The semester is broken into three units that focus on skill building. Unit I requires lots of reading (I use Signs of Life in the USA: Readings on Popular Culture for Writers by Sonia Maasik and Jack Solomon). A heavy reading load can be difficult for the students, but important for them to make a reading/writing connection.
Analyzing texts about discourse communities as a class allows students to learn critical reading skills, and the variety of summary/response writing activities helps them process the information they are reading. Using a variety of formats is helpful as well -- allowing students to respond to articles on the class web page or via e-mail creates opportunities for sharing and response to one another's ideas. This further eliminates distinctions between the author as an authority and students as passive learners since they can all bring their own experience to the discussion and read about each other's.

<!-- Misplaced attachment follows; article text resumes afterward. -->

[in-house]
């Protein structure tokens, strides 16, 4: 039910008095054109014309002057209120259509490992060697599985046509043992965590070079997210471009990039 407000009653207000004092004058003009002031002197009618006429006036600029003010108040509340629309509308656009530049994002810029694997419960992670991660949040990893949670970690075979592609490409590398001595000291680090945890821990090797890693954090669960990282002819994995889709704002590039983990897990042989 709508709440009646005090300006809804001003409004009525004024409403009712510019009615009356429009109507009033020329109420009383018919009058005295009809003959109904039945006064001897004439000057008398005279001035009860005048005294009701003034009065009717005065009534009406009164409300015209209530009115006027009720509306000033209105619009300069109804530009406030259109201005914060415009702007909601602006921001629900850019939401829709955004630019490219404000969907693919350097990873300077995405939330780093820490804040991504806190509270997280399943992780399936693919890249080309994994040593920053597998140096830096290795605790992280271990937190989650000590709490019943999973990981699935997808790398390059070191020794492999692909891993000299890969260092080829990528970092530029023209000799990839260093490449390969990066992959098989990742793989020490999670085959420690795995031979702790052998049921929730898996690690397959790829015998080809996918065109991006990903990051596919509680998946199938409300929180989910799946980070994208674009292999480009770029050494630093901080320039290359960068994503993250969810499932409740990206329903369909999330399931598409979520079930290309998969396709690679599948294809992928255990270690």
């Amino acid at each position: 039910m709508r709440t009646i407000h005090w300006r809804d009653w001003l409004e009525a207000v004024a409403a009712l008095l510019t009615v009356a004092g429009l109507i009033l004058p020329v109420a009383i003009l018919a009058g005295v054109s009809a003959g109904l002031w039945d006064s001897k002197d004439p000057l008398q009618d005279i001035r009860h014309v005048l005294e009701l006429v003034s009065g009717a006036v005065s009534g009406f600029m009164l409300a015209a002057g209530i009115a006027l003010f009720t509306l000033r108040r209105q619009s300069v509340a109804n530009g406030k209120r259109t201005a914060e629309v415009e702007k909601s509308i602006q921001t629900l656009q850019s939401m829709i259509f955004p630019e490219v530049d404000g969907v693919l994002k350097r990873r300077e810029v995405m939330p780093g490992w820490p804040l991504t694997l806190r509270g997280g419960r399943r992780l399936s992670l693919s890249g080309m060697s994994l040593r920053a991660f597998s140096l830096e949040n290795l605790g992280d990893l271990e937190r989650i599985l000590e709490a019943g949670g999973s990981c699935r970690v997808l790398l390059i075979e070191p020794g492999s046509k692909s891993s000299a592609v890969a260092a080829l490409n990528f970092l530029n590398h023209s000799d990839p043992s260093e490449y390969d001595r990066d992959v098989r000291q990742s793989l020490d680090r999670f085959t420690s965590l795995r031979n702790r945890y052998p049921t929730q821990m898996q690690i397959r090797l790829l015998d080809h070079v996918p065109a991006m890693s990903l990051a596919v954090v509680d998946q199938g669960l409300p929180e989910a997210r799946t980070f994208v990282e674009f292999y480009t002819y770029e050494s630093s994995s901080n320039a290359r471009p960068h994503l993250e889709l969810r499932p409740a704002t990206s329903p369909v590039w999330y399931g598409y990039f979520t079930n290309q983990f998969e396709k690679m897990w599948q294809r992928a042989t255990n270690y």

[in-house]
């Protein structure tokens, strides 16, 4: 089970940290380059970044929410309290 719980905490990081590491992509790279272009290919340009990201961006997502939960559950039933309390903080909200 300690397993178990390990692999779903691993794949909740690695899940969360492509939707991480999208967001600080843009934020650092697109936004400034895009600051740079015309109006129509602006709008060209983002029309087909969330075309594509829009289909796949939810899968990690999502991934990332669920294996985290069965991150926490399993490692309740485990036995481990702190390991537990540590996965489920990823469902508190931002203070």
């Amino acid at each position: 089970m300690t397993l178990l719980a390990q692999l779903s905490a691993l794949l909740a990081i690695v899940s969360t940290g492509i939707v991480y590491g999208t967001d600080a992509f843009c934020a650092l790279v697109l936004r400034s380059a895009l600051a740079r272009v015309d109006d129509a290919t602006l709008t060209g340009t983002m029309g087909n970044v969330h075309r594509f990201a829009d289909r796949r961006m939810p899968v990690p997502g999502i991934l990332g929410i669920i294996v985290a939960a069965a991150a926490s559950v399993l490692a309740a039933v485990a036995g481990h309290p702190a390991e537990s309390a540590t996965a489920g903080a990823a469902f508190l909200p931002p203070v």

The Inquiry/Synthesis paper gives students the chance to enter a discussion about a topic by examining a variety of perspectives (including their own). Students are encouraged to compare and contrast perspectives, a skill that will be useful in a variety of academic discourses.
Unit II helps students look into a future discourse community, that of their academic and professional field.
By reading and analyzing articles written specifically for their fields, students can learn conventions of larger, purpose oriented applications writing. For each textual analysis, students identify the purpose and audience, and speculate whether or not they are yet part of the intended audience. Unit II uses the skills of summary/response and synthesis by asking students to identify different communities within their fields, and also helps them build skill necessary for Unit III -- the arguing Unit -- such as audience analysis and evaluation of texts.
The purpose of Unit III is to take the analytical skills developed in Unit I, the information gathered in Unit II, and apply them to a topic in the student's own potential academic field.
Students can engage with issues directly related to their own fields by researching issues, finding a debatable claim, and researching to find evidence to support their claims. The assignments in the unit are purpose and audience based. Students are encouraged to identify a very specific audience that they can convince. Students use summary/response, synthesis, and textual analysis in this unit in addition to applying traditional rhetorical strategies to appeal to a specific audience and purpose.